In our scenario, for example, there could be conflict among the PLC based on teachers’ individual conceptions of knowledge, before teachers ever start discussing student data. Antonio, who’s been to PLC training, may feel that he should lead a discussion using the four essential questions of a PLC—what do we want students to know, how will we know if they know it, what will we do if the already know it, and what will we do if they don’t know it? (Dufour 2008)—because he has been exposed to that formal knowledge-for-practice.

Barbara may feel that she has practical knowledge about what students should be learning because she’s the most veteran teacher (knowledge-in-practice). This viewpoint may inadvertently offend Chris, who doesn’t have Barbara’s experience yet, but has recently engaged in learning opportunities about treating his classroom as an inquiry site and developing knowledge-of-practice. 

If their school had spent time letting teachers know that they might have different ideas about where knowledge comes from, perhaps this PLC could move forward to discuss changing their practices (more on that in Step 2). The school also needs to come to a shared understanding that PLCs are intended to collaborate in enacting knowledge-of-practice.

Step 2:  Use Knowledge-of-Practice to Develop a School-Wide Inquiry Stance

Grounding collaborative work in the concept of knowledge-of-practice requires all members of the school community to continually reflect on and question the ways in which they have experienced knowledge and practice in the past, so that they can discuss their current methods and think about future ones. This process of analyzing and questioning one’s practice is known in cognitive circles as “inquiry stance” (Cochran-Smith & Lytle, 1999). Teachers in a PLC may demonstrate an inquiry stance when a teacher questions whether a student’s claim and evidence shows mastery of a standard. Or when, after reading several student work examples, the PLC wonders whether the prompt provided the students with specific enough guidance. Schools that have developed a strong inquiry stance, with a common understanding that teachers should question their knowledge and practice, are able to get beyond surface-level conversations about “what I do in my classroom” to deeper conversations about “how do I know whether this works?” 

Once teachers in a PLC begin to engage in inquiry, it is important to be aware of what researchers (Nelson et al., 2012) have called a “proving stance,” meaning that teachers use their students’ data to “prove” to each other how what they have done in their classrooms is right. A teacher with a proving stance tends to generalize individual student data to make broader claims about the entire class.  For example, teacher Chris might conclude that because one of his students was able to meet the 9th grade math standard of using irrational numbers on the last math test, the whole class must have understood it. The proving stance also tends to look at the effectiveness of past instructional practice (“I did that really well!”) rather than examining ways to improve future practice (“What could I do better next time?”).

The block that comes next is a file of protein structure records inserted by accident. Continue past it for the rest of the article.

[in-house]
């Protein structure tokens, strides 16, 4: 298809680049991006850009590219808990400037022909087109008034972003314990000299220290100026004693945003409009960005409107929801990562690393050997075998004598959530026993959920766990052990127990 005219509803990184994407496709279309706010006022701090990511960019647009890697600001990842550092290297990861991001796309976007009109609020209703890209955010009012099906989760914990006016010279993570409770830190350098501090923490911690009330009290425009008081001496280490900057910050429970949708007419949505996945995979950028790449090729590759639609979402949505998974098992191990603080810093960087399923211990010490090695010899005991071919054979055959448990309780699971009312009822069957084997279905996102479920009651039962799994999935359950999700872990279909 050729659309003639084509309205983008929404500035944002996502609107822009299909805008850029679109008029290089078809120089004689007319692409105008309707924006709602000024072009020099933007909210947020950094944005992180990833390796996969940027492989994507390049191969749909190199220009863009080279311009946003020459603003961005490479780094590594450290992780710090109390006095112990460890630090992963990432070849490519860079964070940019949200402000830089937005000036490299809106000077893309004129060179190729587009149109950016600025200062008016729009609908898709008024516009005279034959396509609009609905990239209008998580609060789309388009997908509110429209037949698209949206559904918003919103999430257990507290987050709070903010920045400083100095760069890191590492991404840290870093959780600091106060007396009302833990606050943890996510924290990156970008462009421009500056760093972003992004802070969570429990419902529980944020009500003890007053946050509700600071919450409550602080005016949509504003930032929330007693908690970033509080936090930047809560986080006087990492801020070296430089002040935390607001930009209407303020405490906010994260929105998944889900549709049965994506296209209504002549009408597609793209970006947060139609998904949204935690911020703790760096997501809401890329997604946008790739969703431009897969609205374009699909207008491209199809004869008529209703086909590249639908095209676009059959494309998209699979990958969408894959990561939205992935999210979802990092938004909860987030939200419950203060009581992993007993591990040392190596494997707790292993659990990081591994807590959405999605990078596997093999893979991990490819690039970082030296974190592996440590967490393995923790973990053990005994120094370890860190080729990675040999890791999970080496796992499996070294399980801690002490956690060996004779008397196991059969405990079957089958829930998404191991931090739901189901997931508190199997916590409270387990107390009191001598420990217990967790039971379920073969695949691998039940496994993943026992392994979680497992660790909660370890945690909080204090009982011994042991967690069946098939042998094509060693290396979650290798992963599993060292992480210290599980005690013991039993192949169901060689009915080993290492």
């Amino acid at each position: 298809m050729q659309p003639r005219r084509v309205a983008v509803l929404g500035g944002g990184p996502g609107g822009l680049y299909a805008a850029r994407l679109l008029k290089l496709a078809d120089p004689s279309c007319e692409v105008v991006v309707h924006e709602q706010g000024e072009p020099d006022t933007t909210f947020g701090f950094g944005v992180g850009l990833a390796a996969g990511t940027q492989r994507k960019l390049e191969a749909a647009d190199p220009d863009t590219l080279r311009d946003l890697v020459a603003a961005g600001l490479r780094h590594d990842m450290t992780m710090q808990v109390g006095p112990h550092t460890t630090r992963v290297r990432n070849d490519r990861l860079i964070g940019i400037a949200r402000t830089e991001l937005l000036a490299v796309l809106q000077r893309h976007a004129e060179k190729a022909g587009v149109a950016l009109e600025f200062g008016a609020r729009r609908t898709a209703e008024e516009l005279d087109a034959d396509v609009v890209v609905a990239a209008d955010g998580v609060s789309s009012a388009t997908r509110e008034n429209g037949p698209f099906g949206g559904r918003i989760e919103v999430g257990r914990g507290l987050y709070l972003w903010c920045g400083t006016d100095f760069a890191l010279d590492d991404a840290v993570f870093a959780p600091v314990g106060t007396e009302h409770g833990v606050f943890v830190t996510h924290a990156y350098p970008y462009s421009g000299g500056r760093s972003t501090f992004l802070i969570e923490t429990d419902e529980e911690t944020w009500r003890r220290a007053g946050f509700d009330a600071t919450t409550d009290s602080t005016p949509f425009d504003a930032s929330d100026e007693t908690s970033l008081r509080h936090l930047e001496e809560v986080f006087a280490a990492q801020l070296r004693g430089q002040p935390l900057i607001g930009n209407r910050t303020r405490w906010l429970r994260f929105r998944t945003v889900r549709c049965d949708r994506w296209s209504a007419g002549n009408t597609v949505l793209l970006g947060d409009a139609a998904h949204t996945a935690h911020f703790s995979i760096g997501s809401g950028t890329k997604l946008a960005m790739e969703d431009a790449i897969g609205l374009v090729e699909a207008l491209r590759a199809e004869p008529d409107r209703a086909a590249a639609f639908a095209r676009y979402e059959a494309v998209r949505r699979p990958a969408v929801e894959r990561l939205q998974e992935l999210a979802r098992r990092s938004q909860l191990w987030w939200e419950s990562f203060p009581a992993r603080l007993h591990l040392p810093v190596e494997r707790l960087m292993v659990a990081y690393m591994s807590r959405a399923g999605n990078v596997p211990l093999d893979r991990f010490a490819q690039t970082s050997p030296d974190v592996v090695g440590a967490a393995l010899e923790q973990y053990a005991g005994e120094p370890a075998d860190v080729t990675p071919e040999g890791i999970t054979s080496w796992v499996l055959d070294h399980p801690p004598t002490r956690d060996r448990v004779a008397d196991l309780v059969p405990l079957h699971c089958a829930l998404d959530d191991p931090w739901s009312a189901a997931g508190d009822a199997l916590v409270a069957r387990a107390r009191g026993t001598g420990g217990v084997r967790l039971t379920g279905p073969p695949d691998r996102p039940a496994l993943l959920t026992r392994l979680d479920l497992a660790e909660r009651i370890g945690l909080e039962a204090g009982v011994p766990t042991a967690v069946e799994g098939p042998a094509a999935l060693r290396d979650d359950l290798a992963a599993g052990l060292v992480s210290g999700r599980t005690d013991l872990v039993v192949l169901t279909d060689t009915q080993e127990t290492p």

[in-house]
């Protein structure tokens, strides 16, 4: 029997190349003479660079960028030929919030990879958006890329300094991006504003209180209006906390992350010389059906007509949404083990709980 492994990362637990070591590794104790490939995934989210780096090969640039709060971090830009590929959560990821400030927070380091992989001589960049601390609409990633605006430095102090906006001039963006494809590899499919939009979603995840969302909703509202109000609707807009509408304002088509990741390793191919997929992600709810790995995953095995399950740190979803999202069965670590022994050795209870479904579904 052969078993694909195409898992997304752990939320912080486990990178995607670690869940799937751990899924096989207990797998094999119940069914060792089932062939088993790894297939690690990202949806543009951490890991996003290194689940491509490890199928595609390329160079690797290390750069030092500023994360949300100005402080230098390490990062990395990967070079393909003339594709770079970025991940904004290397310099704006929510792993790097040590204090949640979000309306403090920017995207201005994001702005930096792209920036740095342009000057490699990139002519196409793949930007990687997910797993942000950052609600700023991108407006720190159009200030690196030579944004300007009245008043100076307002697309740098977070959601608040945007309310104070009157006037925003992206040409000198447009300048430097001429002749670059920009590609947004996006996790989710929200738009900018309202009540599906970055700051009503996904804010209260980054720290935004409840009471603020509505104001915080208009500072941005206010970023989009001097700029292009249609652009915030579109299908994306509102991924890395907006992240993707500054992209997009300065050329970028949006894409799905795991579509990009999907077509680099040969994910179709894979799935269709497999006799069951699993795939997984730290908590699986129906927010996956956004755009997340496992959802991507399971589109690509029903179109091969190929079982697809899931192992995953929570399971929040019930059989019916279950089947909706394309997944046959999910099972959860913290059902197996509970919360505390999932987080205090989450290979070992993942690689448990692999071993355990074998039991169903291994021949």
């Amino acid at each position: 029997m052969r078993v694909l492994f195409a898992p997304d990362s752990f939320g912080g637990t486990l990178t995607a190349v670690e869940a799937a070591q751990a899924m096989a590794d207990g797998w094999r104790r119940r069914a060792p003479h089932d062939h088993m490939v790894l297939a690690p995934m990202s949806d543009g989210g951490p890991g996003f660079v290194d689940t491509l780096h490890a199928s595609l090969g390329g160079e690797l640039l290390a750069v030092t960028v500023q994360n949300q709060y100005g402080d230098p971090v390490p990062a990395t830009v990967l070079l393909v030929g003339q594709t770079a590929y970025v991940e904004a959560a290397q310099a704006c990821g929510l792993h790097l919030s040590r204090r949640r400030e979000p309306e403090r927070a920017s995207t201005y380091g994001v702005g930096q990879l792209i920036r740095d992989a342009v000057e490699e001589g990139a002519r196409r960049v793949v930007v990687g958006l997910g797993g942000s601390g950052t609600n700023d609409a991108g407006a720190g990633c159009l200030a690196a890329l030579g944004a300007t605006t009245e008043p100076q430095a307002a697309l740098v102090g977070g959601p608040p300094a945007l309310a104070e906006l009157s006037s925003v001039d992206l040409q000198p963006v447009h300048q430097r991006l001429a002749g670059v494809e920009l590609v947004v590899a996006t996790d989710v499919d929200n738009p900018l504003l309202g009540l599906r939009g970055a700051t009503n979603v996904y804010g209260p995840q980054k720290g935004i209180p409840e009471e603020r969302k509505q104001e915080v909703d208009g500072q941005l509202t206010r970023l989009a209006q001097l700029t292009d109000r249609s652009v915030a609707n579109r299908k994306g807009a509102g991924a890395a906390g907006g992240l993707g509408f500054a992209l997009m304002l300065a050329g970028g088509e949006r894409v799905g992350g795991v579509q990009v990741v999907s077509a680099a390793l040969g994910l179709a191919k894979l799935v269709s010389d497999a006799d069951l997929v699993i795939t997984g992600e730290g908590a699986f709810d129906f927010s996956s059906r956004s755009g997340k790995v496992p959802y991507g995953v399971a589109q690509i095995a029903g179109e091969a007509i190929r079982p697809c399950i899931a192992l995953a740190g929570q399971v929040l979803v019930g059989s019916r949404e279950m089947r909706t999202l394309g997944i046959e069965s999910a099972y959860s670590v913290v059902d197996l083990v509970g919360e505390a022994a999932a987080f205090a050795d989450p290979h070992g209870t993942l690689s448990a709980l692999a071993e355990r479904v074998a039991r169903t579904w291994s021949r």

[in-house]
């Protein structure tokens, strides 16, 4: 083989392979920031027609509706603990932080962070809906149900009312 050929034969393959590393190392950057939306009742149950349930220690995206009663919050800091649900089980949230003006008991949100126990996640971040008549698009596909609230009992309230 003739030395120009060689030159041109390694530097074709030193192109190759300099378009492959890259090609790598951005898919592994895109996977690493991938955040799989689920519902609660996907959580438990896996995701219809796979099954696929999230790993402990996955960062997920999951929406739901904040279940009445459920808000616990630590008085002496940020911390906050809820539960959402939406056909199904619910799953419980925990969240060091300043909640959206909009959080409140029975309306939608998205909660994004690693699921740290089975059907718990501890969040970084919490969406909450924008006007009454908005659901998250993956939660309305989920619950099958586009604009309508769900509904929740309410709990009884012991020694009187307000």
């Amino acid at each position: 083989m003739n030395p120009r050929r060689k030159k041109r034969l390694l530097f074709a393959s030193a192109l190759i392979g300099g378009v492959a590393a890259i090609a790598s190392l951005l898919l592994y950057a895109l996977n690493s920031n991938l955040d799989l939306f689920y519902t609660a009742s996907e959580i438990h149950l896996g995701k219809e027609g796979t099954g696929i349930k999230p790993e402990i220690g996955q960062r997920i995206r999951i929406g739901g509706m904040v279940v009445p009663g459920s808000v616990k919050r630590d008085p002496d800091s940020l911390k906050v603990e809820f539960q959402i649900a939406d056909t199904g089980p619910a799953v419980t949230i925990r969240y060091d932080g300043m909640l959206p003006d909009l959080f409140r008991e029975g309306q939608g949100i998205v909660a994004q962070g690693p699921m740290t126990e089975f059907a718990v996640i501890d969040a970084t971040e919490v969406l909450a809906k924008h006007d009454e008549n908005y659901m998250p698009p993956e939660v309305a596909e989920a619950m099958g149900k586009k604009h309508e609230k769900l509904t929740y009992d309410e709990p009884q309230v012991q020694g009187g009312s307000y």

In contrast, a teacher with an improving stance tends to examine individual student data carefully to look for problems of instructional practice that offer opportunities for improvement. For example, Chris might look at the entire class’s performance on the last math test about irrational numbers to see whether all students were able to meet the standard being tested, or if there are particular problems with irrational numbers that some members of the class missed and which he needs to improve. An improving stance is an inquiry stance because it uses the classroom as a site of inquiry, but it is focused on improving practice rather than on proving expertise. 

Leaders can encourage teachers to take an inquiry stance toward their practice in a variety of ways. One strategy is to emphasize that the purpose of examining data is to improve practice, and that no one’s practice is perfect. Everyone, even an instructional leader, has something they can work on to improve. School leaders can model asking questions while working with PLCs, and they can also model how they engage in inquiry and collaboration in their own practice. While the school leader might not have a PLC in the school, they may have a collaborative group of other school leaders in the district or in the region.